Che Voigt believes his company has solved problems that have plagued the working world since the advent of typing.
It’s a solution to hunched backs, stiff necks and tight shoulders. It’s a workstation that, with a push of a button, transitions from a standing desk to a seated table to a fully reclined platform like a dentist’s chair. Its seat expands and retracts, supporting the whole body from head to heels. Its desk moves up, down and rotates. There’s a screen and mouse and keyboard that follows the user’s eyes and hands.
It’s the way of the future, he says; the most comfortable you can possible be working at a computer. And it starts at $5,900.
Before anyone scoffs, Voigt has a defense: 1) Don’t knock it until you’ve tried it, and 2) If people don’t invest in ergonomics now, they’ll pay for it later.
And if Silicon Valley’s track record is anything to go by, Voigt might be onto something. Tech firms have long embraced wacky inventions that promise heightened productivity and creativity — and the industry has a history of making them mainstream.
Height-adjustable desks and $1,000 Herman Miller chairs that once seemed extravagant are no longer common just at software start-ups; schools, government agencies and even the White House have gotten on board. Whether it’s open floor plans, ergonomic keyboards or yoga ball chairs, workplaces far removed from the tech world often co-opt the quirky and often costly office cultures of firms like Apple, Google and Facebook in hope that some of their success rubs off.
“Comfort is material to creativity,” said Voigt, 45, chief executive of Altwork, a company that builds each workstation by hand in a barn on a 65-acre family property shared with Zinfandel wine grapes in Sonoma County. “If you’re stressed or distressed, the mind can’t fall into creativity. We want to get into an area where you can be productive and do really good work.”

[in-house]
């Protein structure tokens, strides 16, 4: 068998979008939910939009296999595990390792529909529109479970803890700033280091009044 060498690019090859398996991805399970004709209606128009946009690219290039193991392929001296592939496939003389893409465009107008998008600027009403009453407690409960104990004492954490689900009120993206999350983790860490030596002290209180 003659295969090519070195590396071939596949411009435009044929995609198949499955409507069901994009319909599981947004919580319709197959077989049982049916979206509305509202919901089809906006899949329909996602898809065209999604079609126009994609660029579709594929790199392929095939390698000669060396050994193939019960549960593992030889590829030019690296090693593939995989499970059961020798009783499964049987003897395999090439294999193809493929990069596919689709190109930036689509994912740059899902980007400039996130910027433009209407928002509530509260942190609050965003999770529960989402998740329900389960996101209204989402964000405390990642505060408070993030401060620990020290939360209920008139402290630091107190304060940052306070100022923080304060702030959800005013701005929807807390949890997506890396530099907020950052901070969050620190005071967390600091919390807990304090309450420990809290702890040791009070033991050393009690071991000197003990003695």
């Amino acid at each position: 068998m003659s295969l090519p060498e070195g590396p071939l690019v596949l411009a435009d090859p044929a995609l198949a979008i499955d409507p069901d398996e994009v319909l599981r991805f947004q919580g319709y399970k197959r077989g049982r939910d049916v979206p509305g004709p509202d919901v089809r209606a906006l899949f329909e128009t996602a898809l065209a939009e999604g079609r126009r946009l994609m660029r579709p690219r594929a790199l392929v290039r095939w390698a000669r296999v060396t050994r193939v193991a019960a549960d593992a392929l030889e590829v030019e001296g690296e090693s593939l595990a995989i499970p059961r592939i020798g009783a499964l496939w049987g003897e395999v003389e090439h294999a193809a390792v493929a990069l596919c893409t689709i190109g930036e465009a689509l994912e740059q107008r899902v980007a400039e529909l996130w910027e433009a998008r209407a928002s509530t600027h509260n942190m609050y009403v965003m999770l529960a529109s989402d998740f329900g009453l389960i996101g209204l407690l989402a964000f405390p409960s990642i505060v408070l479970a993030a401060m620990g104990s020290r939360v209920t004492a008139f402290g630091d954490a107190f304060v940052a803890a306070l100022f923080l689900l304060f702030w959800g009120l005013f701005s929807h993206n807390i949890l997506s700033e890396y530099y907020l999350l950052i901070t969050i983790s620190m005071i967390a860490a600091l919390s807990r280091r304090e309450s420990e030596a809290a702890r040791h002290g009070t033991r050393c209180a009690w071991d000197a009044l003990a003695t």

Twenty years ago, ergonomics was about finding a decent office chair and doing the occasional stretch throughout the day, said Joy Boese, an ergonomics specialist at E3 Consulting who has worked with companies such as Toyota and Netflix. It was considered an office perk, something filed in the “nice to have” category. Today, particularly in tech land, it’s expected.
“Now it’s about tracking your health, tracking your steps, seeing how you spend your day, integrating fitness desks, treadmill desks, Zen rooms for people to take a moment to rest their mind,” Boese said. “These companies want people to feel like it’s more than just coming to work — they want a happy, healthy, engaged workforce.”
Silicon Valley is at the forefront of this, Boese said, which is no surprise, given that it is traditionally “two to three years ahead of the curve.”
But it’s also characteristic of the Valley’s ruthless optimization and productivity ethos.
It was software engineers who popularized Soylent, the liquid meal replacement for techies. It was tech CEOs such as Mark Zuckerberg and Steve Jobs who streamlined their wardrobes into a uniform, a move that Zuckerberg has justified saying it helped “clear my life so that I have to make as few decisions as possible… on things that are silly or frivolous.” And it was the tech world that normalized “lockdowns” — intense work periods when employees don’t leave the office until a project is done.
These cultural quirks reflect the immense pressure that many tech workers face to deliver big projects on tight deadlines, justifying not only their own salaries but also their companies’ lofty valuations. The Altwork Station is designed for these people, said Voigt, who describes them as “high-intensity computer users.”
“Being comfortable at your desk is really important,” said Helen Wu, director of growth partnerships at San Francisco tech firm AppLovin, where every employee can choose between a sitting or standing desk and request ergonomic gadgets.
Wu herself doesn’t have an Altwork Station, but she uses a laptop stand on her desk, an ergonomic keyboard and a Handshoe mouse — a wireless gadget that looks like a fedora made for aliens — from the Netherlands.
“Having a setup where you don’t have to worry about your physiology lets you focus on your work,” she said.
The tech industry isn’t unique when it comes to valuing productivity. Wall Street, which has a reputation for brutal efficiency and long hours, has also invested in ergonomics. What sets Silicon Valley apart, according to ergonomics specialists who have worked with both industries, is its lack of self-consciousness and its willingness to go all-in.